The NY Times’ editorial page encapsulated our political moment Friday in a depressingly precise way. There were four leaders under the masthead:
-Gutting Class Action: This one was about another 5-4 Supreme Court decision by the activist Roberts court in which the incomparable Antonin Scalia searched deep in the record of the first Continental Congress to justify siding with huge corporations that screw consumers. Scalia didn’t find anything credible, but that didn’t stop him and his four co-conspirators from allowing the telecom companies to ‘deliberately cheat large numbers of customers of small sums of money’, in the words of the California Supreme Court, whose decision they overturned. But states are no longer allowed to protect their citizens from the predator corporations under the brave, new Scalian regime.
-But whoa! Just the opposite is true when dealing with Obama’s health insurance reform. Mitt Romney in a Time Warp, editorial #2, is about the famous Romney flip-flop on that measure, inspired by Romney’s own Massachusetts experimentation in new health payment schemes. That was okay, says the presidential candidate, because Obama is presiding over a ‘federal power-grab’, not a noble, local effort to rationalize medical insurance.
-That Didn’t Take Long, editorial número tres, provides insight into why this apparent contradiction is so common nowadays. It’s about Meredith Atwell Baker, recently an appointed commissioner at the Federal Communications Commission and now, Ta-DUM! a well-compensated lobbyist for Comcast, the company that most benefited from her decisions. Expect no Teabagger rallies denouncing this money-grubbing snake for cashing in on her government service. Maybe she will run for elective office soon and benefit from large, secret corporate contributions made possible by earlier court decisions.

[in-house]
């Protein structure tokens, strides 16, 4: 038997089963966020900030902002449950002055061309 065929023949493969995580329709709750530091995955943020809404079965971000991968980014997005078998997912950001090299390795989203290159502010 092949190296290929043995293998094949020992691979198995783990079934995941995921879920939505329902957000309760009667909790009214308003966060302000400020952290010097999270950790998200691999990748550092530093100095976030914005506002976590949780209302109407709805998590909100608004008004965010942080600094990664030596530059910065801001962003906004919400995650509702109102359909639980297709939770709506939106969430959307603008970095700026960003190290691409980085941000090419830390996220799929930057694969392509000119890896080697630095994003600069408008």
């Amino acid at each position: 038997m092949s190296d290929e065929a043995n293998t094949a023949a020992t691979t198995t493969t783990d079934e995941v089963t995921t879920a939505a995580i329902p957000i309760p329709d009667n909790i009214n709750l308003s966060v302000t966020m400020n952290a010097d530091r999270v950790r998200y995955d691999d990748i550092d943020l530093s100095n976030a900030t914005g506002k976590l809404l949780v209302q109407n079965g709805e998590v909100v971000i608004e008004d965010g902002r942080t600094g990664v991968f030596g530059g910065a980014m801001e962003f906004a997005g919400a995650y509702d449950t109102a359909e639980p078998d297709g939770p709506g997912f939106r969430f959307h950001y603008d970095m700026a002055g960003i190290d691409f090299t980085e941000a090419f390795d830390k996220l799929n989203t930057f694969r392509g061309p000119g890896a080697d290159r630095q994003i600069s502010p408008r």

And finally, to demonstrate how ignorance is being hard-wired into our system for future generations, we have editorial #4, Scholastic’s Big Coal Mistake. This outlines the sadly not-incredible story of how a coal industry trade association inserted its propaganda into widely used children’s educational material. Given the creeping privatization of public education promoted by both sides of the Republicrat biopoly, we can expect much more of this corporate brainwashing to enter the nation’s classrooms so that the outrages detailed in editorials #1, #2 and #3 are not identified as such.
On the very same page, the Times was also slammed by a reader for using the term ‘agonizing decision’ to describe the moment in which one of the culprits in the Galleon insider-trading fraud had to decide whether to take a huge bribe or not. The writer very fairly said ‘agonizing decisions’ are when you have to decide which of your children gets new clothes for school or which bill gets paid out of your paltry unemployment check.
To the Times’ credit, they printed this critical letter. That suggests that our democracy survives, for now. I cannot link to any of these pieces, however, since the newspaper no longer allows free electronic access to its material.